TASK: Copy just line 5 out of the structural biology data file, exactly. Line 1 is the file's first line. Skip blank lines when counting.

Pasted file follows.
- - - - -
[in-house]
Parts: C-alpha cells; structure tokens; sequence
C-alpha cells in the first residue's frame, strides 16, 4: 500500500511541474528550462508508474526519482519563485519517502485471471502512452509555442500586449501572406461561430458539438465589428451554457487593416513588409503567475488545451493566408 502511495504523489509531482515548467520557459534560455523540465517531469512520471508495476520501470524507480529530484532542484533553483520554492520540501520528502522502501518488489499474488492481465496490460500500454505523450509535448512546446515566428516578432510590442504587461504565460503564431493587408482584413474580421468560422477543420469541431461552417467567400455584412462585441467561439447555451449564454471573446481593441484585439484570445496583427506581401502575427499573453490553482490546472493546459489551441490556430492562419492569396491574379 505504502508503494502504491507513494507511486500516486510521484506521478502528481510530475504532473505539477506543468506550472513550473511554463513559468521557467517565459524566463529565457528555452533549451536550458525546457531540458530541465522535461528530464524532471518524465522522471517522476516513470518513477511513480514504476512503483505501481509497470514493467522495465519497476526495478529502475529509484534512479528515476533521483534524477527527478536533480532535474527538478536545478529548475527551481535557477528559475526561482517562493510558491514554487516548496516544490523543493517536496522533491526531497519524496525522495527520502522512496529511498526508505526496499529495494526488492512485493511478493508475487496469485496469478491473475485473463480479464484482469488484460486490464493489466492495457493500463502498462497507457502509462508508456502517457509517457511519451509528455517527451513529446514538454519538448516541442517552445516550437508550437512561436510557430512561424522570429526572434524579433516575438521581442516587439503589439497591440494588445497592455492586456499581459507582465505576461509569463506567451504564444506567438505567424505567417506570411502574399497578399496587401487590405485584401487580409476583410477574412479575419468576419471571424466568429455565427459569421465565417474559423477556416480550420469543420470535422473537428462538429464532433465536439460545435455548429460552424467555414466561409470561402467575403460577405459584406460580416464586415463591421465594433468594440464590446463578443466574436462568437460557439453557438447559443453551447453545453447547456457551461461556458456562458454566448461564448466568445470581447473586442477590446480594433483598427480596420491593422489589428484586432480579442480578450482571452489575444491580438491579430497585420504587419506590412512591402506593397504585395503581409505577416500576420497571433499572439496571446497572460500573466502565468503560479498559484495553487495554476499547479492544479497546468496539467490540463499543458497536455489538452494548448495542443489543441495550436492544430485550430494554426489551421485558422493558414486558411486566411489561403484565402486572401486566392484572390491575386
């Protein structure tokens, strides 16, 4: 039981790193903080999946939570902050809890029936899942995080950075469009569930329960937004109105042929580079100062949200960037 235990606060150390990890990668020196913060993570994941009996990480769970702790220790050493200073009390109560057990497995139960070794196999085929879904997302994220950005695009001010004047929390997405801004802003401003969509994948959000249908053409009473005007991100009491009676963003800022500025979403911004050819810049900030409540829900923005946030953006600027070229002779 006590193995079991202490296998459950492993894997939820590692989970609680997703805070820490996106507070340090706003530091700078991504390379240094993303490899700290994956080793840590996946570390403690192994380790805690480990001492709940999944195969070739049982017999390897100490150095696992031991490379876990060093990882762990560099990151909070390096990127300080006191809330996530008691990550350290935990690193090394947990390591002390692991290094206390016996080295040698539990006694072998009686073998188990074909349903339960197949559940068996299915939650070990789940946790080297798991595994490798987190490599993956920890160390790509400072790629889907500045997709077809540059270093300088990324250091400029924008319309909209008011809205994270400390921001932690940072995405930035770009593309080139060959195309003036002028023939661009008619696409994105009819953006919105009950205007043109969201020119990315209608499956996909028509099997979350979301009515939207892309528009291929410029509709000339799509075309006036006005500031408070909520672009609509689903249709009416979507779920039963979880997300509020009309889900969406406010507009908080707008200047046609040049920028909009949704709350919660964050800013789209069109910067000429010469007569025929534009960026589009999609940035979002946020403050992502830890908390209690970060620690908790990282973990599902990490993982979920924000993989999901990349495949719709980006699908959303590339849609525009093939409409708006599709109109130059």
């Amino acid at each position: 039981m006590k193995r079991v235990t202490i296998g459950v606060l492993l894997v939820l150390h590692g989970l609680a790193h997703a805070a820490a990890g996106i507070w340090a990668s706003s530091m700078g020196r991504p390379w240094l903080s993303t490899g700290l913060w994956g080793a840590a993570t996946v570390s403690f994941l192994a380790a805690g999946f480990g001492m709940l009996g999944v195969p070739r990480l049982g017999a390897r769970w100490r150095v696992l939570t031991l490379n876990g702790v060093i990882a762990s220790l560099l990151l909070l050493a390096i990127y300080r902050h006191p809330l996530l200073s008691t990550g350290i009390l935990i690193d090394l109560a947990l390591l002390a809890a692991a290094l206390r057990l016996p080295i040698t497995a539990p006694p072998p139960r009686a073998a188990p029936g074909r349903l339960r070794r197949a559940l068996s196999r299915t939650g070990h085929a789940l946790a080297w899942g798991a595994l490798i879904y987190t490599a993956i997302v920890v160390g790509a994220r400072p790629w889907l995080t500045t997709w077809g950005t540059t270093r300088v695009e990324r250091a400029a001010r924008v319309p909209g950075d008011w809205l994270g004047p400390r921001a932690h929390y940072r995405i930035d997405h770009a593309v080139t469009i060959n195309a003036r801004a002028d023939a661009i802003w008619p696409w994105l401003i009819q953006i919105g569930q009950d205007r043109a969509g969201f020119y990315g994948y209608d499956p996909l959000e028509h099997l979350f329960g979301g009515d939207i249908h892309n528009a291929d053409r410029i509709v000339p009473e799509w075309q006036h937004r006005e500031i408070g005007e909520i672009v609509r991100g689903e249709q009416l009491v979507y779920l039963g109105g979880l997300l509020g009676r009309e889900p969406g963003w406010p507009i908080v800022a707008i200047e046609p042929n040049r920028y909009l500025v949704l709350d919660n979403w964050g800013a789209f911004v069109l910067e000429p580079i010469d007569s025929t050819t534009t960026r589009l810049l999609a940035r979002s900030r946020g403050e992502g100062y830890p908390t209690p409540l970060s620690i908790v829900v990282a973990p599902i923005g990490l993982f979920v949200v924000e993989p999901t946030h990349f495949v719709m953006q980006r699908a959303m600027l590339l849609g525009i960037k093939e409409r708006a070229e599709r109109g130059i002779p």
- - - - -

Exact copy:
């Amino acid at each position: 039981m006590k193995r079991v235990t202490i296998g459950v606060l492993l894997v939820l150390h590692g989970l609680a790193h997703a805070a820490a990890g996106i507070w340090a990668s706003s530091m700078g020196r991504p390379w240094l903080s993303t490899g700290l913060w994956g080793a840590a993570t996946v570390s403690f994941l192994a380790a805690g999946f480990g001492m709940l009996g999944v195969p070739r990480l049982g017999a390897r769970w100490r150095v696992l939570t031991l490379n876990g702790v060093i990882a762990s220790l560099l990151l909070l050493a390096i990127y300080r902050h006191p809330l996530l200073s008691t990550g350290i009390l935990i690193d090394l109560a947990l390591l002390a809890a692991a290094l206390r057990l016996p080295i040698t497995a539990p006694p072998p139960r009686a073998a188990p029936g074909r349903l339960r070794r197949a559940l068996s196999r299915t939650g070990h085929a789940l946790a080297w899942g798991a595994l490798i879904y987190t490599a993956i997302v920890v160390g790509a994220r400072p790629w889907l995080t500045t997709w077809g950005t540059t270093r300088v695009e990324r250091a400029a001010r924008v319309p909209g950075d008011w809205l994270g004047p400390r921001a932690h929390y940072r995405i930035d997405h770009a593309v080139t469009i060959n195309a003036r801004a002028d023939a661009i802003w008619p696409w994105l401003i009819q953006i919105g569930q009950d205007r043109a969509g969201f020119y990315g994948y209608d499956p996909l959000e028509h099997l979350f329960g979301g009515d939207i249908h892309n528009a291929d053409r410029i509709v000339p009473e799509w075309q006036h937004r006005e500031i408070g005007e909520i672009v609509r991100g689903e249709q009416l009491v979507y779920l039963g109105g979880l997300l509020g009676r009309e889900p969406g963003w406010p507009i908080v800022a707008i200047e046609p042929n040049r920028y909009l500025v949704l709350d919660n979403w964050g800013a789209f911004v069109l910067e000429p580079i010469d007569s025929t050819t534009t960026r589009l810049l999609a940035r979002s900030r946020g403050e992502g100062y830890p908390t209690p409540l970060s620690i908790v829900v990282a973990p599902i923005g990490l993982f979920v949200v924000e993989p999901t946030h990349f495949v719709m953006q980006r699908a959303m600027l590339l849609g525009i960037k093939e409409r708006a070229e599709r109109g130059i002779p």